Document Type

Report

Publication Date

4-1984

Number

145

Abstract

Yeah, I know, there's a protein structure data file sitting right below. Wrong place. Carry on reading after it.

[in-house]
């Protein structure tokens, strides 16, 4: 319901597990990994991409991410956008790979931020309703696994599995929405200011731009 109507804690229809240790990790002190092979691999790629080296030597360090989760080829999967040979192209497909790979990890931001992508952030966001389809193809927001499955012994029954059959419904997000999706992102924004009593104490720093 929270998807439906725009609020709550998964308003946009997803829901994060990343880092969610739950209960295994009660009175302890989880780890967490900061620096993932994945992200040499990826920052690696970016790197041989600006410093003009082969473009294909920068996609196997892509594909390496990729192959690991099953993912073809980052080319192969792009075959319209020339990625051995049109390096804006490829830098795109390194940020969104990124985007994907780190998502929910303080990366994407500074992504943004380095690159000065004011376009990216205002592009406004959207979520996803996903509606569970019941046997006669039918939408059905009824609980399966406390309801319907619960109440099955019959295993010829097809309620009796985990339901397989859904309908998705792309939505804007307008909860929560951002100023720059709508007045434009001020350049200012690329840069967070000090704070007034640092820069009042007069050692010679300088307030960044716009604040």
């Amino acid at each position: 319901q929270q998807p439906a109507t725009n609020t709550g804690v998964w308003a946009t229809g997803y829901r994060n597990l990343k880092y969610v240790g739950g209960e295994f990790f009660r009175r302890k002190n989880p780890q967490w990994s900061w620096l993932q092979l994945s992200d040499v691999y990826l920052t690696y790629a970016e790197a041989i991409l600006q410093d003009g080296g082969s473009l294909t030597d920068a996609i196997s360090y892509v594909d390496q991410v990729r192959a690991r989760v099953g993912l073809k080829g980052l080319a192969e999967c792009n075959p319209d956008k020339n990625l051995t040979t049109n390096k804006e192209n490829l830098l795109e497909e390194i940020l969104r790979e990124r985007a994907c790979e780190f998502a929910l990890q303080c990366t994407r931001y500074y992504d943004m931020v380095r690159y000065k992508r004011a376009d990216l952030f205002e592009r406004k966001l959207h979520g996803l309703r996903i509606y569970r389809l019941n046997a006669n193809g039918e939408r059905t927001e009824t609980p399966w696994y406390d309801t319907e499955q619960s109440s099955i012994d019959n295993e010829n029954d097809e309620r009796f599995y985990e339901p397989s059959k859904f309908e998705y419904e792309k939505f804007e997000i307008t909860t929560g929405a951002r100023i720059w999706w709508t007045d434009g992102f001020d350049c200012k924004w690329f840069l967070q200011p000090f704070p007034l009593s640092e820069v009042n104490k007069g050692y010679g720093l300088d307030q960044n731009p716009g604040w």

When most students (both on the campus and in our extension workshops) are queried as to their perspective of agricultural policy, the typical response focuses on commodity policy—price and income support programs and the institutional and legal structure that has been developed to implement those programs. This perception of agricultural policy may have been realistic for a large portion of the 1950s and 1960s, and even part of the 19708 if policies that impact exports and international trade are added. But the decade of the 1980s should have broadened our perspective of agricultural policy to include many dimensions heretofore considered unimportant to the agricultural sector.

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